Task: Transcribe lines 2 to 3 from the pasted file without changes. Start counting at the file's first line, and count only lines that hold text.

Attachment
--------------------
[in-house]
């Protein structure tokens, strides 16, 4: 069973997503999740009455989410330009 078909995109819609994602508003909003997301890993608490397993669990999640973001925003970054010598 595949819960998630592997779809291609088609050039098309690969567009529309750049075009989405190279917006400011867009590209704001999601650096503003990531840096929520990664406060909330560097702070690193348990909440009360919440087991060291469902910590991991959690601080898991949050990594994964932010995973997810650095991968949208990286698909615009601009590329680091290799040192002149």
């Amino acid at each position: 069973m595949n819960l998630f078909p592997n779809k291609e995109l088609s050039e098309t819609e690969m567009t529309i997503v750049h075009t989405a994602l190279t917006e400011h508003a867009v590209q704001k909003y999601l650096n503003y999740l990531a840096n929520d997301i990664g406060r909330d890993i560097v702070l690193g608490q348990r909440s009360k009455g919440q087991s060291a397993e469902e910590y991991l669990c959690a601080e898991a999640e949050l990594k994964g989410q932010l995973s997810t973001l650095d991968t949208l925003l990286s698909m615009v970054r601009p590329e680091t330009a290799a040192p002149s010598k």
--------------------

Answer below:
């Protein structure tokens, strides 16, 4: 069973997503999740009455989410330009 078909995109819609994602508003909003997301890993608490397993669990999640973001925003970054010598 595949819960998630592997779809291609088609050039098309690969567009529309750049075009989405190279917006400011867009590209704001999601650096503003990531840096929520990664406060909330560097702070690193348990909440009360919440087991060291469902910590991991959690601080898991949050990594994964932010995973997810650095991968949208990286698909615009601009590329680091290799040192002149």
């Amino acid at each position: 069973m595949n819960l998630f078909p592997n779809k291609e995109l088609s050039e098309t819609e690969m567009t529309i997503v750049h075009t989405a994602l190279t917006e400011h508003a867009v590209q704001k909003y999601l650096n503003y999740l990531a840096n929520d997301i990664g406060r909330d890993i560097v702070l690193g608490q348990r909440s009360k009455g919440q087991s060291a397993e469902e910590y991991l669990c959690a601080e898991a999640e949050l990594k994964g989410q932010l995973s997810t973001l650095d991968t949208l925003l990286s698909m615009v970054r601009p590329e680091t330009a290799a040192p002149s010598k």